Quartz

3 posts
Iceberg scale, as described in different countries

A giant iceberg broke off from Antartica. Like, really big. Quartz collected the comparisons made in various countries to make the numbers more relatable to readers. As news traveled around the world that one of the largest icebergs ever observed had finally broken off from Antarctica, reporters were faced with a question of scale. Few among us can visualize just how large a 2,200 square-mile (5,698 square-kilometer) hunk of ice...

0 0
Circle drawing as an indicator for culture

Thu-Huong Ha and Nikhil Sonnad for Quartz looked at the doodling dataset from Google, in search of cultural differences hidden in how we draw circles around the world. We used the public database from Quick, Draw! to compare how people draw basic shapes around the world. Our analysis suggests that the way you draw a simple circle is linked to geography and cultural upbringing, deep-rooted in hundreds of years of...

0 0
California looks green again

In case you didn’t hear, California had a bit of a drought problem for the past few years. We complained about not enough rain constantly, and we finally got a lot of it this year. Now we complain that there’s too much rain (because you know, we have to restore balance). On the upside, the state looks a lot greener and less barren these days. David Yanofsky for Quartz has...

0 0
How much the US imports from Mexico

Most goods imported from Mexico are untaxed under the North American Free Trade Agreement. The Administration wants to tax those billions of dollars of goods coming in. David Yanofsky for Quartz plotted the imported products. Quartz gathered import data from the US Census Bureau comprising 6,011 hierarchical product categories, the amount imported, and the tax collected. Every product the US buys at least $1 million worth from Mexico is shown...

0 0
Where people use certain words

Nikhil Sonnad for Quartz mapped the top 100,000 words used in tweets. Search to your heart’s content. The data for these maps are drawn from billions of tweets collected by geographer Diansheng Guo in 2014. Jack Grieve, a forensic linguist at Aston University in the United Kingdom, along with Andrea Nini of the University of Manchester, identified the top 100,000 words used in these tweets and how often they are...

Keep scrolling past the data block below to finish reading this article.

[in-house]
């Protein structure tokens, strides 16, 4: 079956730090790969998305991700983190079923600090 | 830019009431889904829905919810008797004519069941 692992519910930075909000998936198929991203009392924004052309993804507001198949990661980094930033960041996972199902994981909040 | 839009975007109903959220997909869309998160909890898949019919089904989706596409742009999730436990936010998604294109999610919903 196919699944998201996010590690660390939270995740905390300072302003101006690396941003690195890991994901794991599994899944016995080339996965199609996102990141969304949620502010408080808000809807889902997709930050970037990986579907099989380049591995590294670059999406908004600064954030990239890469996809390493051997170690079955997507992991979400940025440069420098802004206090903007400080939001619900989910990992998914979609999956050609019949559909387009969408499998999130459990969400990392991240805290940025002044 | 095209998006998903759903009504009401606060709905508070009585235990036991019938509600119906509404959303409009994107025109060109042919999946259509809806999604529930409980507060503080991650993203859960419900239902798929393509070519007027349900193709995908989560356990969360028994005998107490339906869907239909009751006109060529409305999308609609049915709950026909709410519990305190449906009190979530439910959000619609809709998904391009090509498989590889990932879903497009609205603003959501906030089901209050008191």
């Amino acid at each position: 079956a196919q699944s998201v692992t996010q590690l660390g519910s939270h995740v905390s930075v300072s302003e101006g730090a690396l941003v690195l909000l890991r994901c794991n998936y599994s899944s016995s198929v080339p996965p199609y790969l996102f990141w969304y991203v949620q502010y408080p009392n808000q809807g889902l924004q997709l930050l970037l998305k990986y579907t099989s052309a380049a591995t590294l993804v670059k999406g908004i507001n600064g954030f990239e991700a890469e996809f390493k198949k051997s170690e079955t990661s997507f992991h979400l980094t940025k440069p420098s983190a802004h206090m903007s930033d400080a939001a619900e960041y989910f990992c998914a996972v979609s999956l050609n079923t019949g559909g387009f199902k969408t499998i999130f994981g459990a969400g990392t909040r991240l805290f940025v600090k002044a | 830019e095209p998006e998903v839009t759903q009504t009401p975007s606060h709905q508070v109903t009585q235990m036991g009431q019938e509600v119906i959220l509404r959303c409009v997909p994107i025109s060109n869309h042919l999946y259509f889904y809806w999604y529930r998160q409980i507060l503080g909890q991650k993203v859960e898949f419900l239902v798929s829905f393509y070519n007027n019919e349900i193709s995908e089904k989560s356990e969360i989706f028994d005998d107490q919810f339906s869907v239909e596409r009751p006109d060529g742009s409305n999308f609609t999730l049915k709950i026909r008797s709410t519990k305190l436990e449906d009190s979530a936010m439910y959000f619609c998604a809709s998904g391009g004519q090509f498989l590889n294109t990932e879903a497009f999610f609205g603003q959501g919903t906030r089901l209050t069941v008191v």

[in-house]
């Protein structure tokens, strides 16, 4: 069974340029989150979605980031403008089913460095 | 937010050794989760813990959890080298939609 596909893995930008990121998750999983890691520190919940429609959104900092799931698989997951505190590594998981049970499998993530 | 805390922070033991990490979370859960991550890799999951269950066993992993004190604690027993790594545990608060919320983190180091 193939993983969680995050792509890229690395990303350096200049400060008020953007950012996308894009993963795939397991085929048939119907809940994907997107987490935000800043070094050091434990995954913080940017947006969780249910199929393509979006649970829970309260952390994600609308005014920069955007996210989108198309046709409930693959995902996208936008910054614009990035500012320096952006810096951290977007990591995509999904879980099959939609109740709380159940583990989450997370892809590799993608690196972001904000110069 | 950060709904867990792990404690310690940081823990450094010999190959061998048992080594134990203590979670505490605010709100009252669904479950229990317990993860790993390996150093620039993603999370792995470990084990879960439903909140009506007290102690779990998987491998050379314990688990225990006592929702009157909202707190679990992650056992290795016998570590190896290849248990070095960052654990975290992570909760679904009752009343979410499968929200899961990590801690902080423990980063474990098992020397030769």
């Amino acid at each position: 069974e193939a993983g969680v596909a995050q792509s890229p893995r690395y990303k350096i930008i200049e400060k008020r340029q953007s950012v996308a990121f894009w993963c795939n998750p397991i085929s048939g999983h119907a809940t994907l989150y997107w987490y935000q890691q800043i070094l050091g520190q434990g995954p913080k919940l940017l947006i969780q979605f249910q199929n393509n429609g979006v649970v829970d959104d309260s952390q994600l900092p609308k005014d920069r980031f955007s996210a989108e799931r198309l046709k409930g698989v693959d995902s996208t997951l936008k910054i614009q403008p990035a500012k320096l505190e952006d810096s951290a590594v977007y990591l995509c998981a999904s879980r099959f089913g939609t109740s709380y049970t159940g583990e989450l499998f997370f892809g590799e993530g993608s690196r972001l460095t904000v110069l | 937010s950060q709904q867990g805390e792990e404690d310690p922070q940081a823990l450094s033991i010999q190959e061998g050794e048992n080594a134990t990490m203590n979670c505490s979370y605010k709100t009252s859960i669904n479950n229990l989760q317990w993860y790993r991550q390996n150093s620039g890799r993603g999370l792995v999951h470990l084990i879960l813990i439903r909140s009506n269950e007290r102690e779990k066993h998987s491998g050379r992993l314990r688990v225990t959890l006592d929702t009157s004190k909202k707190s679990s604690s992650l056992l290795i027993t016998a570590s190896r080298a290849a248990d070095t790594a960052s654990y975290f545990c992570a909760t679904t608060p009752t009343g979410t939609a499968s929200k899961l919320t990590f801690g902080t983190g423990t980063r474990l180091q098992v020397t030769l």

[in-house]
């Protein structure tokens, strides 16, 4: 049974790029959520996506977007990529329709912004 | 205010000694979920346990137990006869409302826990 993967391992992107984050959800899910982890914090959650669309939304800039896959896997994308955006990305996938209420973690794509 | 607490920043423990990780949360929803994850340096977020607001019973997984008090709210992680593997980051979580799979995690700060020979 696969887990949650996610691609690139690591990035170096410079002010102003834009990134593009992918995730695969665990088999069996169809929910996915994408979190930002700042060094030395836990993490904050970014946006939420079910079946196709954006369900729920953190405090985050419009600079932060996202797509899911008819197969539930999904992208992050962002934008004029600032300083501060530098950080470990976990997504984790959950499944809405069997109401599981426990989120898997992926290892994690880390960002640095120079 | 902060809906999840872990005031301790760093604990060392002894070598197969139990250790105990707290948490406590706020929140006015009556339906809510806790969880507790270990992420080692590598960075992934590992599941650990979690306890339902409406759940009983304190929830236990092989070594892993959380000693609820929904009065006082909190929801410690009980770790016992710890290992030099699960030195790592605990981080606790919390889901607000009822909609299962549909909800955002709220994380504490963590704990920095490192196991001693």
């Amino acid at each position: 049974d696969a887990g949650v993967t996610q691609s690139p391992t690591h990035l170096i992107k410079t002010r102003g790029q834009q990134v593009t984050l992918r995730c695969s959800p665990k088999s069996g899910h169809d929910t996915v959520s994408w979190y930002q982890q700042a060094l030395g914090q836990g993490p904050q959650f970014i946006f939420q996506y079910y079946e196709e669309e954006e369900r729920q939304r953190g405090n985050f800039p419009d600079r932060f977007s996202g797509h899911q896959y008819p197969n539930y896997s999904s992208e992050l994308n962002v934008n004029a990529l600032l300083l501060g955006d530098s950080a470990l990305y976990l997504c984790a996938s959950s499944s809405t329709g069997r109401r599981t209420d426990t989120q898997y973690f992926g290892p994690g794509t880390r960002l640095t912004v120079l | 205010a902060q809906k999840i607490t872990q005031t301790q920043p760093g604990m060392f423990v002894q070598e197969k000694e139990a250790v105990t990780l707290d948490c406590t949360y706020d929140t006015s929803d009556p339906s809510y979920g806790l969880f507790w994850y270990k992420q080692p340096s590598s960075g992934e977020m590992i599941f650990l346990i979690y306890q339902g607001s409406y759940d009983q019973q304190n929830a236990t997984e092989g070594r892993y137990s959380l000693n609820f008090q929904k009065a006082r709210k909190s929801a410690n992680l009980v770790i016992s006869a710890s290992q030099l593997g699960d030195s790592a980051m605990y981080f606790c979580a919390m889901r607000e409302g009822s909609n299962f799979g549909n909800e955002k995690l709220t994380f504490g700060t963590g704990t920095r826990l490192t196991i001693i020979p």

0 0
Piecing together satellite images

You might think piecing together satellite imagery is a straightforward task of lining up latitude and longitude points. But if you think that, you haven’t actually worked with these things. David Yanofsky, part of the Quartz Things Team, describes how he processes satellite images for one coherent image and how you can to. He starts at downloading the data, moves into stitching together a mosaic, and then adjusting the color...

0 0
We spend more at restaurants than at grocery stores

For decades, Americans spent more money at the grocery store than at eating and drinking establishments. It’s not like that anymore, Quartz reports. Tags: eating, Quartz, spending

0 0
Quartz Atlas opening up to creators

Last year Quartz announced Atlas, which was a place to find all of their charts. Now they’re slowly opening up their platform, namely the chart-making tool, so that others can make charts and share their own data. Why might you want to create charts with Atlas? It’s a chance to use our widely acclaimed charting tool, which makes it easy to visualize data in a simple, consistent, and mobile-friendly style....

0 0
Antibiotic history and the winning bacteria

We take antibiotics. Bacteria dies, but some lives, evolves and develops a resistance to the antibiotic. To better understand why this is such a problem, Keith Collins for Quartz provides a scrolling history of antibiotic development through a series of charts. The animated transitions between charts keep you connected through the text. Although this feels more like it should be a stepper. The boxed text kind of gets in the...

0 0
Guide for dealing with bad data

Enter the real world of data and statistics, and you find that files aren't always neatly wrapped with a bow and delimited fields. Christopher Groskopf, who recently joined Quartz, provides an “exhaustive reference” to deal with the real stuff. Most of these problems can be solved. Some of them can't be solved and that means you should not use the data. Others can't be solved, but with precautions you can...

0 0